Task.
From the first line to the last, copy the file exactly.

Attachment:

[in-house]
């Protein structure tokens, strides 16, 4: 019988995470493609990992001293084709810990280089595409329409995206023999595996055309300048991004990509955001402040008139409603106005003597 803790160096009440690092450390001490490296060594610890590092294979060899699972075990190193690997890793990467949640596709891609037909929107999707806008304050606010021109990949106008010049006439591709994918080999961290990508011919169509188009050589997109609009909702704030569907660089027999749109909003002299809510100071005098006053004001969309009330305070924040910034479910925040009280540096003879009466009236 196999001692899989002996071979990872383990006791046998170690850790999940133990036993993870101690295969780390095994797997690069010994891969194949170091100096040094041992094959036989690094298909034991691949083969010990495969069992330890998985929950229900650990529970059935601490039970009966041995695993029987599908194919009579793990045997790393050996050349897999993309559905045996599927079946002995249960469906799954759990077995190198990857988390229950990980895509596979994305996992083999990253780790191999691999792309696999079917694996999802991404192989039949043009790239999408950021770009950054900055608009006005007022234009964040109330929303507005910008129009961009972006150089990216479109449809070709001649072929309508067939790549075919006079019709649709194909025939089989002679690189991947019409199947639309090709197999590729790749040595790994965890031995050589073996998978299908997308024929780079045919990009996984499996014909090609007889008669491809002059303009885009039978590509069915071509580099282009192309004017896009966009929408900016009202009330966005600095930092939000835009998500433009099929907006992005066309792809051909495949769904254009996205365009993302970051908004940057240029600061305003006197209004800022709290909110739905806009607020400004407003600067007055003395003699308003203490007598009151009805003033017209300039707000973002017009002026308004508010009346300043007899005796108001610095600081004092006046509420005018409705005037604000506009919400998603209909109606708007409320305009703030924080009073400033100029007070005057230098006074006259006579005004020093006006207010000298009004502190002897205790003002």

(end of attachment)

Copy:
[in-house]
């Protein structure tokens, strides 16, 4: 019988995470493609990992001293084709810990280089595409329409995206023999595996055309300048991004990509955001402040008139409603106005003597 803790160096009440690092450390001490490296060594610890590092294979060899699972075990190193690997890793990467949640596709891609037909929107999707806008304050606010021109990949106008010049006439591709994918080999961290990508011919169509188009050589997109609009909702704030569907660089027999749109909003002299809510100071005098006053004001969309009330305070924040910034479910925040009280540096003879009466009236 196999001692899989002996071979990872383990006791046998170690850790999940133990036993993870101690295969780390095994797997690069010994891969194949170091100096040094041992094959036989690094298909034991691949083969010990495969069992330890998985929950229900650990529970059935601490039970009966041995695993029987599908194919009579793990045997790393050996050349897999993309559905045996599927079946002995249960469906799954759990077995190198990857988390229950990980895509596979994305996992083999990253780790191999691999792309696999079917694996999802991404192989039949043009790239999408950021770009950054900055608009006005007022234009964040109330929303507005910008129009961009972006150089990216479109449809070709001649072929309508067939790549075919006079019709649709194909025939089989002679690189991947019409199947639309090709197999590729790749040595790994965890031995050589073996998978299908997308024929780079045919990009996984499996014909090609007889008669491809002059303009885009039978590509069915071509580099282009192309004017896009966009929408900016009202009330966005600095930092939000835009998500433009099929907006992005066309792809051909495949769904254009996205365009993302970051908004940057240029600061305003006197209004800022709290909110739905806009607020400004407003600067007055003395003699308003203490007598009151009805003033017209300039707000973002017009002026308004508010009346300043007899005796108001610095600081004092006046509420005018409705005037604000506009919400998603209909109606708007409320305009703030924080009073400033100029007070005057230098006074006259006579005004020093006006207010000298009004502190002897205790003002």